The Haystack in the Floods

Had she come all the way for this,
To part at last without a kiss?
Yea, had she borne the dirt and rain
That her own eyes might see him slain
Beside the haystack in the floods?

Along the dripping leafless woods,
The stirrup touching either shoe,
She rode astride as troopers do;
With kirtle kilted to her knee,
To which the mud splash'd wretchedly;
And the wet dripp'd from every tree
Upon her head and heavy hair,
And on her eyelids broad and fair;
The tears and rain ran down her face.


The Great Australian Adjective

The sunburnt ---- stockman stood
And, in a dismal ---- mood,
Apostrophized his ---- cuddy;
"The ---- nag's no ---- good,
He couldn't earn his ---- food -
A regular ---- brumby,
----!"

He jumped across the ---- horse
And cantered off, of ---- course!
The roads were bad and ---- muddy;
Said he, "Well, spare me ---- days
The ---- Government's ---- ways
Are screamin' ---- funny,
----!"

He rode up hill, down ---- dale,


The Galley-Slave

Oh gallant was our galley from her caren steering-wheel
To her figurehead of silver and her beak of hammered steel;
The leg-bar chafed the ankle and we gasped for cooler air,
But no galley on the waters with our galley could compare!

Our bulkheads bulged with cotton and our masts were stepped in gold --
We ran a mighty merchandise of niggers in the hold;
The white foam spun behind us, and the black shark swam below,
As we gripped the kicking sweep-head and we made the galley go.


The Further Bank

I long to go over there to the further bank of the river.
Where those boats are tied to the bamboo poles in a line;
Where men cross over in their boats in the morning with
ploughs on their shoulders to till their far-away fields;
Where the cowherds make their lowing cattle swim across to the
riverside pasture;
Whence they all come back home in the evening, leaving the
jackals to howl in the island overgrown with weeds.
Mother, if you don't mind, I should like to become the boatman


The Frog and the Golden Ball

She let her golden ball fall down the well
And begged a cold frog to retrieve it;
For which she kissed his ugly, gaping mouth -
Indeed, he could scarce believe it.

And seeing him transformed to his princely shape,
Who had been by hags enchanted,
She knew she could never love another man
Nor by any fate be daunted.

But what would her royal father and mother say?
They had promised her in marriage
To a cousin whose wide kingdom marched with theirs,
Who rode in a jeweled carriage.


The Fish

I caught a tremendous fish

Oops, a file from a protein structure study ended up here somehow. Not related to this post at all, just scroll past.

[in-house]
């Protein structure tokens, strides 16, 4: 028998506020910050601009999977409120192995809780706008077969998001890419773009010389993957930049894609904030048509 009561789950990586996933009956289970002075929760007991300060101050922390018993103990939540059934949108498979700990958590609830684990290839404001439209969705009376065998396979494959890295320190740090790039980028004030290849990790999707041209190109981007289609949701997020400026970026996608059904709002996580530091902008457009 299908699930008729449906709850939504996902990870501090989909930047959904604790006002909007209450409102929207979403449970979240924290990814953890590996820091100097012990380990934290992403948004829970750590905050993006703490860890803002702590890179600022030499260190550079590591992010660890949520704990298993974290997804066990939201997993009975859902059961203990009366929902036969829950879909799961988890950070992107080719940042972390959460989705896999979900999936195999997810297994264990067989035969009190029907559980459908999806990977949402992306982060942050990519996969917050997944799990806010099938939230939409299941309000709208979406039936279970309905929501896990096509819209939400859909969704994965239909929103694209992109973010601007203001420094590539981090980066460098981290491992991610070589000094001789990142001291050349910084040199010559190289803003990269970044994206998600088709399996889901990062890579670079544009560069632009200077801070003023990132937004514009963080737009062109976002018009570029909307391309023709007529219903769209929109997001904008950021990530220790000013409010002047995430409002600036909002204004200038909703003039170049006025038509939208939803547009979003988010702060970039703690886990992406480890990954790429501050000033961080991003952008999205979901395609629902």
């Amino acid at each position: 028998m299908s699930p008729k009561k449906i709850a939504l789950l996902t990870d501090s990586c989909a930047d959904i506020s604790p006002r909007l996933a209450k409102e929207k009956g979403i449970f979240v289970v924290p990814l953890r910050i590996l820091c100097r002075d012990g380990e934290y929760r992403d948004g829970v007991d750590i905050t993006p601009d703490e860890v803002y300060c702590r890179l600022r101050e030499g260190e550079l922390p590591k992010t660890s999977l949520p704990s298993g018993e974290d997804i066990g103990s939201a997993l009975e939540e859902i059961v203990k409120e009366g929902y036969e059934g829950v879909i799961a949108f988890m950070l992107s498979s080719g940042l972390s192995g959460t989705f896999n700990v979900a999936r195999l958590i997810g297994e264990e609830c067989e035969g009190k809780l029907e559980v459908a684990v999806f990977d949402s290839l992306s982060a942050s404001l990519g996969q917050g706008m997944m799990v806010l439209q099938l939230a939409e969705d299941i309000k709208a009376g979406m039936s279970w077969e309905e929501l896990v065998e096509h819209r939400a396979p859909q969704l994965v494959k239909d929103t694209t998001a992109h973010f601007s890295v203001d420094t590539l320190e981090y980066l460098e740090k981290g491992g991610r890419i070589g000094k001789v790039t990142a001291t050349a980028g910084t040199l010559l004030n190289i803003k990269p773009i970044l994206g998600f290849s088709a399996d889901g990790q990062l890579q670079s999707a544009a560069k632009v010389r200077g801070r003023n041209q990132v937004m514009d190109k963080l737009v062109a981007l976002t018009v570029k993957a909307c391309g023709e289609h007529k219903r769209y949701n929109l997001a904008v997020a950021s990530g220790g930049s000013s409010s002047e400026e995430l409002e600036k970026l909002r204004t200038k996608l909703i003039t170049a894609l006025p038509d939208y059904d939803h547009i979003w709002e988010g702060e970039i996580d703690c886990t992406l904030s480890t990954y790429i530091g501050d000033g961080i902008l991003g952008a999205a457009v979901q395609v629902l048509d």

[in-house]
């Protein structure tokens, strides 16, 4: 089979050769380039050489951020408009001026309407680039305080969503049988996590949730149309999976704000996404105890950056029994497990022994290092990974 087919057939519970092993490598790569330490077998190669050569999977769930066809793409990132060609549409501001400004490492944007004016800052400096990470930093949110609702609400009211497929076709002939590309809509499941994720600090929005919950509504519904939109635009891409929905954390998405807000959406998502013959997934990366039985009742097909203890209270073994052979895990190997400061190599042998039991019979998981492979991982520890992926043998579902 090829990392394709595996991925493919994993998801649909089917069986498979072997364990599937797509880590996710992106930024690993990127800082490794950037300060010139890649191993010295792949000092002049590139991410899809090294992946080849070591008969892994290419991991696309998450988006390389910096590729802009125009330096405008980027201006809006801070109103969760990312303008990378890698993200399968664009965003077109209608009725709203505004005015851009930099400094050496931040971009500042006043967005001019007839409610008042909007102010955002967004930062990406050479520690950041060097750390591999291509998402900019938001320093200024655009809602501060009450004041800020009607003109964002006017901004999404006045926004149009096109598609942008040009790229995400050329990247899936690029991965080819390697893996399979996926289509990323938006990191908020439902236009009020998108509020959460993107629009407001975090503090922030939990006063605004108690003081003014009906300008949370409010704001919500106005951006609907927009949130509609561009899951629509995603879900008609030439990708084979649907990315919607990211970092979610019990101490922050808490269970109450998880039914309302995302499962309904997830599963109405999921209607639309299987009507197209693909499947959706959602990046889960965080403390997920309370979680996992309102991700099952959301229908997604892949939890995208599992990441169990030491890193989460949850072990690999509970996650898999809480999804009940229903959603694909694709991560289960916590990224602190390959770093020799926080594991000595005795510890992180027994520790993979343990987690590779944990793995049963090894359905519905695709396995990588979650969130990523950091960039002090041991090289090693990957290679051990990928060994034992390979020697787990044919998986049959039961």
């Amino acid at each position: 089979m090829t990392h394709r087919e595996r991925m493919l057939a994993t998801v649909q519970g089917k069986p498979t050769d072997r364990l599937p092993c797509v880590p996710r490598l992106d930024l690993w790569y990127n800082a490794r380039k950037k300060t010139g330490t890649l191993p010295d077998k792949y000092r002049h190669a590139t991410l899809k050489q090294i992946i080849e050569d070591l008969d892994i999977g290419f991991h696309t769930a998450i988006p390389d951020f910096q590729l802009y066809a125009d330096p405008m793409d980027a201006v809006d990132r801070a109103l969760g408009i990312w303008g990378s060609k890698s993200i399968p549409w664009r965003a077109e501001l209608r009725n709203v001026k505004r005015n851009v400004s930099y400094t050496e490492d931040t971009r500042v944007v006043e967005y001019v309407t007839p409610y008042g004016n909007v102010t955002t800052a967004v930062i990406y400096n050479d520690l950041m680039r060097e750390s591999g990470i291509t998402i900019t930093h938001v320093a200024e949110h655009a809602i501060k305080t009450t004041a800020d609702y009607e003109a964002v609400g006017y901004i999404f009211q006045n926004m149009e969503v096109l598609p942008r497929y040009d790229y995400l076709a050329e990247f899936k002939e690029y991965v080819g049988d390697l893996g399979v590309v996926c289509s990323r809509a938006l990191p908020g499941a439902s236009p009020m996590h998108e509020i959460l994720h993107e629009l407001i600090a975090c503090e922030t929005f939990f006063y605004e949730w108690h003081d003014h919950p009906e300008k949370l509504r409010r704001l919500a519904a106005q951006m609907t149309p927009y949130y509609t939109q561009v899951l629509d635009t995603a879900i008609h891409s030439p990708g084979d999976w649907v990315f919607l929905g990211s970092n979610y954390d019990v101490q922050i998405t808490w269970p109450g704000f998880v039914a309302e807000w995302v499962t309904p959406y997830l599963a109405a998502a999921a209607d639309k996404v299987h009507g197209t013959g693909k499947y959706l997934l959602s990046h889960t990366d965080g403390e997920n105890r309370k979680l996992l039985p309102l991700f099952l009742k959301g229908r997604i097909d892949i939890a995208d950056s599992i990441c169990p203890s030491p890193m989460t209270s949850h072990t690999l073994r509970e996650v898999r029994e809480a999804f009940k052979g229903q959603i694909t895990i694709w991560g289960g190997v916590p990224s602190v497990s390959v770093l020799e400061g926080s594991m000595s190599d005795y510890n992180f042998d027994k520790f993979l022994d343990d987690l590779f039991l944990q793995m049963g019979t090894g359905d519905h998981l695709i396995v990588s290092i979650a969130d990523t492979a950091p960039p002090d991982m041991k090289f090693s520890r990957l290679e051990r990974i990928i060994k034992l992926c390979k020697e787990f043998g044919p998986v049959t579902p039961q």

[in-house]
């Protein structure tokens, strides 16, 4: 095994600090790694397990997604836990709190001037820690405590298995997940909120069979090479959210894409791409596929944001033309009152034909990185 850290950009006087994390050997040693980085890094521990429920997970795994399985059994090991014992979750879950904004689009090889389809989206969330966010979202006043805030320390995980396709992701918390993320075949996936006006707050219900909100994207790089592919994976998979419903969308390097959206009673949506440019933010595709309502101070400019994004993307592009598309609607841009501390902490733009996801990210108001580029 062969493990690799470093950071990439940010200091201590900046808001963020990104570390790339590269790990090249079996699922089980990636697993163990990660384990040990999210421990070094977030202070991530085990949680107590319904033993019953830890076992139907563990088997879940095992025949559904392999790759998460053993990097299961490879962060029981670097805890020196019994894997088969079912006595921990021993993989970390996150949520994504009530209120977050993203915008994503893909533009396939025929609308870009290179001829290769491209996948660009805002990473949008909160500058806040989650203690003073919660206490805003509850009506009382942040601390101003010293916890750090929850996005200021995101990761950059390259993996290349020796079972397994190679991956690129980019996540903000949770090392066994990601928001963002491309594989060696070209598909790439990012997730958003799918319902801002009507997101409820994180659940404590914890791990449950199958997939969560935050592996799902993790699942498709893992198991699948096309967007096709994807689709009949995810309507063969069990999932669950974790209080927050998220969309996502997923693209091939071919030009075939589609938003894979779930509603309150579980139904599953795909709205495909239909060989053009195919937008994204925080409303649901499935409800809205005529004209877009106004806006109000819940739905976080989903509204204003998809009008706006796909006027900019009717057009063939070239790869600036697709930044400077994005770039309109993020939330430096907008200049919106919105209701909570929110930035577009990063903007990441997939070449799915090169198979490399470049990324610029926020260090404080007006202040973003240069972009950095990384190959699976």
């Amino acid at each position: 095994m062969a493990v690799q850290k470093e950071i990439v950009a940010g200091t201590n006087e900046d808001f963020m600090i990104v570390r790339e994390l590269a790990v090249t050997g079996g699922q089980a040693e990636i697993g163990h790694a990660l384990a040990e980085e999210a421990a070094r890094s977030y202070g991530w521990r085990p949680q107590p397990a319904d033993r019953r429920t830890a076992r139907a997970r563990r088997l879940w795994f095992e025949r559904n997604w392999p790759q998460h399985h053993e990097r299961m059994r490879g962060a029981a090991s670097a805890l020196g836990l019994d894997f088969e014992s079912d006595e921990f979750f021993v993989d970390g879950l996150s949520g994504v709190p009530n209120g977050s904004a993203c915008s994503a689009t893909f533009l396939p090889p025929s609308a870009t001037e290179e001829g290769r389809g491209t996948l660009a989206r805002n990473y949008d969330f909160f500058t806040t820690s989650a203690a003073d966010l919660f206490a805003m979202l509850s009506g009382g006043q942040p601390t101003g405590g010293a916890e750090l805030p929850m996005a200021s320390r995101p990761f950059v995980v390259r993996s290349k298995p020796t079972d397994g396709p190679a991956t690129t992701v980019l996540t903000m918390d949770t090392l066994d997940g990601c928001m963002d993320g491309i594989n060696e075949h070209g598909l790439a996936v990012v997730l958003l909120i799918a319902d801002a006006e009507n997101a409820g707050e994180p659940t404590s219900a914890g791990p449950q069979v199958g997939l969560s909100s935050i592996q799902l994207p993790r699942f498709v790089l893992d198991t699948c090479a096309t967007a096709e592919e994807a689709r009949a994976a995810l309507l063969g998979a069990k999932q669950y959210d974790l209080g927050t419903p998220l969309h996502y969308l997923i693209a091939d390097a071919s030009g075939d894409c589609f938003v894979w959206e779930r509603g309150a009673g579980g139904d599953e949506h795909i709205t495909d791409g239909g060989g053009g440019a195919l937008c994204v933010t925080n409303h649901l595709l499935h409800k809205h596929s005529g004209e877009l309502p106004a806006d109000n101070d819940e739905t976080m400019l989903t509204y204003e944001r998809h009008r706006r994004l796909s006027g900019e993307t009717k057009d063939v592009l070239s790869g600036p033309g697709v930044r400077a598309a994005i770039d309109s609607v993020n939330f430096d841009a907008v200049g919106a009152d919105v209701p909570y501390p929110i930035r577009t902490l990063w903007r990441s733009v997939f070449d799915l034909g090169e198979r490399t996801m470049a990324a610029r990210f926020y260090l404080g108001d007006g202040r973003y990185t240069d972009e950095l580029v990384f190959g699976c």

and held him beside the boat
half out of water, with my hook
fast in a corner of his mouth.
He didn't fight.
He hadn't fought at all.
He hung a grunting weight,
battered and venerable
and homely. Here and there
his brown skin hung in strips
like ancient wallpaper,
and its pattern of darker brown
was like wallpaper:
shapes like full-blown roses
stained and lost through age.
He was speckled with barnacles,
fine rosettes of lime,
and infested


The Egg-Shell

The wind took off with the sunset--
The fog came up with the tide,
When the Witch of the North took an Egg-shell
With a little Blue Devil inside.
"Sink," she said, "or swim," she said,
"It's all you will get from me.
And that is the finish of him!" she said
And the Egg-shell went to sea.

The wind fell dead with the midnight--
The fog shut down like a sheet,
When the Witch of the North heard the Egg-shell
Feeling by hand for a fleet.
"Get!" she said, "or you're gone," she said.,


The Dreamer

WHO seeks the shore where dreams outpour
Their floods in Slumber Seas
Lives all night long within a song
Of murmuring mysteries.

Where stars are lit above the pit
That holds the hollow dark,
Into their dawn he shall sail on
In an enchanted barque.

He shall not fear tho’ in his ear
The thrusting cranks of Time,
Thro’ blaze and gloom, with crash and boom,
Ring in tremendous rhyme,

Beyond the cloud that doth enshroud


The Difference Between Pepsi And Coke

Can't swim; uses credit cards and pills to combat
intolerable feelings of inadequacy;
Won't admit his dread of boredom, chief impulse behind
numerous marital infidelities;
Looks fat in jeans, mouths clichés with confidence,
breaks mother's plates in fights;
Buys when the market is too high, and panics during
the inevitable descent;
Still, Pop can always tell the subtle difference
between Pepsi and Coke,
Has defined the darkness of red at dawn, memorized
the splash of poppies along


The Dead

Their reward is
they become innocent again,

and when they reappear in memory
death has completely erased
the blurs, given them boundaries. They rise

and move through their new world with clean,
clear edges. My grandmother, in particular
has become buoyant, unattached finally

from her histories, from the trappings
of family. By no means was she

a good woman. But the dead don't care anymore for that.
Weightless, they no longer assume
responsibility, they no longer


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